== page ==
Tuesday (1/19):  Chicken Fajitas 

Our meat department does all the heavy prep work for you! Purchase tortillas, avocado, and a side of fruit to complement this convenient entrée. Try nonfat Greek yogurt instead of sour cream for a similar cool, creamy texture, a tangier flavor, and lower saturated fat content.  

Wednesday (1/20): Legume Pasta with Steamed Broccoli 

Legume pastas have become more and more popular on our shelves. Made with some sort of bean, pea, or lentil, these products contain 11-14 grams of protein per serving! Pair the Barilla chickpea pasta with Harmons steamable broccoli and your favorite Dietitians Choice pasta sauce or infused olive oil, and you have dinner on the table in just 15 minutes.

Thursday (1/21): Red Thai Curry with Chicken  

Store-bought curry paste is a single ingredient that adds a complexity of flavor. Curries are an easy base to add a variety of vegetables to, so pick your favorites and give them a simmer in this flavorful curry base.  

Friday (1/22):  Goat Cheese Veggie Pita Pizzas 

Whole wheat pitas make the perfect instant, individual pizza crust. A quick broil brings the crisp, then pile on your favorite combo of veggies and salty cheese, and you’ll have a drool-worthy pizza in no time at all.

Check out the other dietitians meal plans in this series.

Week One Meal Plan

Week Two Meal Plan

Week Three Meal Plan

Week Four Meal Plan

Week Five Meal Plan

Meal Planning and Prepping: Where to Begin

So…you’ve made the resolution to start eating healthier this year, again. You’ve decided you’re really serious this year, and are toying with the idea of meal planning to keep you on track. We all see posts online of people who are successful with meal planning, but what are the steps these professional meal planners took that have helped them get to this level of successful meal planning? Everyone has to start somewhere, so let’s dive into the basics of where to begin to get yourself on track to successful meal planning. 

First off, let’s differentiate meal planning from meal prepping. Although these two techniques are often used in conjunction, they’re very different and can help you choose what route you’d like to take on your meal planning journey.  

Meal Planning

Meal planning is focused on developing a system for your meals that week. This could be planning out a complete week of breakfasts, lunches and dinners, or it could focus on just one of those meals for the entire week. There are a few pros and cons related to meal planning: 


Grocery shopping is SO much easier

No more worrying about what you’re eating that day


Locks you into a schedule

Food waste could be an issue if you don’t stick to your plan

If you’re interested in meal planning, our team of dietitians just launched a meal planning series to help! Check it out on the blog. 

Meal Prepping


May save time on busy days

Meals will suit your tastes

Can make mornings less chaotic

Often saves money


Can reduce flexibility or become boring

May not want to spend spare time prepping

May need to invest in containers/storage

Making Meal Planning and Prepping a Successful Habit


Look for ingredients that are versatile

Make batch cooking a habit

Have backup plans. Frozen meals can really help keep you on track!


Make yourself inflexible

Cook things you don’t typically eat just because internet people told you to

Forget about MyPlate! Keep your meals balanced

If you’ve checked out our dietitian team’s weekly meal plan (week one and week two), you’ve probably noticed that our menus include a variety of meals and amount of preparation involved. One night can be a fully prepared meal that just need to be reheated, another night could include convenience items like a stir-fry blend from the produce department that just needs a protein and sauce, and other nights can be meals that you’ll prepare in your kitchen from scratch. The real trick with including a variety of meals is to prevent meal planning burnout (oh yes, that is a VERY real thing). If you’re cooking a new meal from scratch every night, you may find that it is too much of a time commitment. Make sure you’re realistic with the amount of time you’re able to commit to preparing meals for yourself and take that into consideration when creating your meal plan.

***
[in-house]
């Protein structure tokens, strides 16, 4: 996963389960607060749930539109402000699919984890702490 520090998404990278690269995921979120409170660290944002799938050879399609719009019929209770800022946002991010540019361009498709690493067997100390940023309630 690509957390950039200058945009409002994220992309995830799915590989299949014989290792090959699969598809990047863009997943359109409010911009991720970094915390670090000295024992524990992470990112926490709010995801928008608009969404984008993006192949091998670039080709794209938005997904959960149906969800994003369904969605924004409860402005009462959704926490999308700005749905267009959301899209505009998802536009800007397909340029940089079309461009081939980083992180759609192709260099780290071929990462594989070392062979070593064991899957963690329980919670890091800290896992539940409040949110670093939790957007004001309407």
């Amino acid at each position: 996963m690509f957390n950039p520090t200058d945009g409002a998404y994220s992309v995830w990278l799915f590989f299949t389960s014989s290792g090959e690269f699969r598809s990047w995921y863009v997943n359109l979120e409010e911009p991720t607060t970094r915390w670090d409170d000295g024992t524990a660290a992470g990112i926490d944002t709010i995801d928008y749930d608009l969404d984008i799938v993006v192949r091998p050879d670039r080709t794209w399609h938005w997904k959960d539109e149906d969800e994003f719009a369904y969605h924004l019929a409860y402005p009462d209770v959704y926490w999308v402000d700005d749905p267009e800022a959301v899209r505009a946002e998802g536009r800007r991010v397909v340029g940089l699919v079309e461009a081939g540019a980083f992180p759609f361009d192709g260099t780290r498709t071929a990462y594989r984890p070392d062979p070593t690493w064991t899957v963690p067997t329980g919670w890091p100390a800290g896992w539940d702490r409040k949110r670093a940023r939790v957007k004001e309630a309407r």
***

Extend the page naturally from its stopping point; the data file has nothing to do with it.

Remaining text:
If you’re interested in how to develop your own meal plan, check out dietitian Ashley’s blog on the Secrets to Family Meal Planning for some simple yet delicious meal combinations to get you started. If you ever need help or would like additional inspiration, please contact we’d love to hear from you! 


Healthy Living Meal Plan 1/11-1/15

The Harmons team of registered dietitian nutritionists has curated recipes and meal ideas to delight your taste buds and support healthy living. Check back every week through February 22, 2021, for a new plan with fresh dinner inspiration.

Meatless Monday 1/11: Harmons Impossible Chili with whole wheat sourdough bread from the bakery.

Looking to reduce your meat intake but not quite ready to give up the taste of meat yet? Give our Impossible chili a try! It’s so delicious, you’ll be using the whole wheat sourdough to soak up every last drop. 

Tuesday 1/12: Harmons Stir-Fry Blend Vegetables with Sweet and Spicy Gochujang Sauce and beef strips.

The popular Korean condiment, gochujang, gives this stir fry a bit of a kick while adding a touch of sweetness to the dish. Best part of this is that your dinner will be ready in 10 minutes flat! 

Wednesday 1/13: Moroccan Style Chicken with Green Olives and Zucchini recipe found in the Food for Thought 2021 Healthy Living Edition.

Tender, perfectly flavored chicken served on top of spiralized veggies makes this meal a guaranteed hit! 

Thursday 1/14: Thai Salmon with steamed asparagus, lemon, extra-virgin olive oil, and chile flakes. 

The flavors of the Thai chili sauce perfectly complement the rich flavor of the salmon.  

Friday 1/15: Harmons Dinner Deal: Southwest Stuffed Chicken Breast with Corn and Black Bean Salad

Take a night off and grab the Harmons Dinner Deal tonight. For only $6 for 2 people or $11 for 4, this is an obvious slam-dunk for a nutritious, delicious dinner. 

Check out the other dietitians meal plans in this series.

Week One Meal Plan

Week Two Meal Plan

Week Three Meal Plan

Week Four Meal Plan

Week Five Meal Plan